Shining under the bile is insight. Harron wrote that Solanas wasn’t very interested in art, which is weird because SCUM’s endpoint is basically creative utopia: “In actual fact the female function is to explore, discover, invent, solve problems, crack jokes, make music—all with love. In other words, create a magic world.” Men (or the bourgeoisie, or kids these days) “[have] no deep-seated individuality, which stems from what intrigues you, what outside yourself absorbs you, what you’re in relation to,” which is a great rule of thumb. She believes that Western philosophy only plants flags in the true and obvious, and that “Great Art” passes off obscurity for depth. I can see where she’s coming from.

Ignore the madness and the bigotry—she didn’t much care for gay men or trans people—and you realize the SCUM Manifesto is really funny. In a ranty, cathartic way that makes me wish she had done standup (so does her brief appearance in Warhol’s I, a Man, as well as in a more elegant, Swiftian sense—although Swift, now that I think of it, was quite ranty, and the SCUM Manifesto is funnier than A Modest Proposal. For men sympathetic to her objectives—that is, men who accept their inferiority—she prescribes “Turd Sessions, at which every male present will give a speech beginning with the sentence: ‘I am a turd, a lowly abject turd,’ then proceed to list all the ways in which he is. His reward for doing so will be the opportunity to fraternize after the session for a whole, solid hour with the SCUM who will be present.” Among the most harmful men are those “who sit idly on the street and mar the landscape with their presence.”

Solanas rants about women, too. Privileged, middle-class “Daddy’s Girls,” for instance, are so brainwashed “that they try to groove on labour pains and lie around in the most advanced nation in the world in the middle of the twentieth century with babies chomping away on their tits.” It’s hard to figure out what a SCUM woman is, exactly—a free-wheeling bitch among free-wheeling bitches, grooving on each other and being themselves, sure, but what does that involve? Writing manifestos and mauling Great Artists, most likely, because SCUM, at the end of the day, was just Solanas. “Man” was almost everyone else.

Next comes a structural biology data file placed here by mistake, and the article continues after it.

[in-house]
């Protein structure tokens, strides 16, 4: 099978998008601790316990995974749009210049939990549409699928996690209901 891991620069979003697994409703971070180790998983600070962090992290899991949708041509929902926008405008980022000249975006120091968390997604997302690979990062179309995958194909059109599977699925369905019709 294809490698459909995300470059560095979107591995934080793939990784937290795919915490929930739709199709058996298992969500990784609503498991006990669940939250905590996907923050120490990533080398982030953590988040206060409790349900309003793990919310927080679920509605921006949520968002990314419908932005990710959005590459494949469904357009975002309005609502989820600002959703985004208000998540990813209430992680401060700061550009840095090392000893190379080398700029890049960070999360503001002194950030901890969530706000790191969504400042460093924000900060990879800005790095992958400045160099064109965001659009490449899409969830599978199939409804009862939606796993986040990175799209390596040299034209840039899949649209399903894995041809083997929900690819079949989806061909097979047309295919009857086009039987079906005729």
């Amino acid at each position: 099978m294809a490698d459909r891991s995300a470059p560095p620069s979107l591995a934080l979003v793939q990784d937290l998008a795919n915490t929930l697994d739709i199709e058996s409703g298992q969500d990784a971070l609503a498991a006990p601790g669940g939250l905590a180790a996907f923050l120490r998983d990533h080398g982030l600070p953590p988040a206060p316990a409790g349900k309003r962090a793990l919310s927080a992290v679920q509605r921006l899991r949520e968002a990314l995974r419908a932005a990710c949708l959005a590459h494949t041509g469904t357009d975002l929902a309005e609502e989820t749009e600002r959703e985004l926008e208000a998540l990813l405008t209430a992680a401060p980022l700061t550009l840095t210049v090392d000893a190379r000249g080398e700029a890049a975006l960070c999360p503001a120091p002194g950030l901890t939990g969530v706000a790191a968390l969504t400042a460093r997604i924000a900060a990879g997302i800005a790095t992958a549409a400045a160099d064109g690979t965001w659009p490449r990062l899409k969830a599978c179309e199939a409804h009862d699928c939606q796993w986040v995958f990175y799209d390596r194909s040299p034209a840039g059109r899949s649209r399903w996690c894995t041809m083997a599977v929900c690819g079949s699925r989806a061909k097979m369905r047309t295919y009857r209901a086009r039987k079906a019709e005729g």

After shooting Warhol and Amaya, Solanas handed her gun to a cop in Time Square. She pleaded guilty to reckless assault with intent to harm, and received a three-year sentence; Olympia Press published the SCUM Manifesto a couple of months later. Shortly after her release, Baer writes, she was arrested again, for making threats to Warhol and others. In 1977, she contacted a columnist at The Village Voice, asking him to mention a new, self-published edition of the manifesto. “It’s just a literary device,” she said, of the Society for Cutting Up Men. “...It’s either nothing or it’s just me, depending on how you define it. I mean, I thought of it as a state of mind.” The interviewer asked if her views had changed. Solanas said, “No.”

As far as anyone knows, she spent the last decade of her life in New York and California, presumably bouncing around crash pads. “She was writing,” her mother told an interviewer for New York Magazine. “She fancied herself a writer, and I think she did have some talent,” as well as a “terrific sense of humor.” Twenty-five years ago, her body was found kneeling by the bed of a single-room occupancy unit in San Francisco’s Tenderloin District, where, Harron says, she’d been spotted typing away at a desk next to a stack of papers. According to the police report, “Her body was covered in maggots and the room appeared orderly.”

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Alexandra Molotkow is an editor at Real Life magazine. She was a founding editor of Hazlitt, an associate editor of the Hairpin and arts columnist for the Globe and Mail. Her writing has appeared in The Cut, The Believer, The New Republic, and The New York Times Magazine.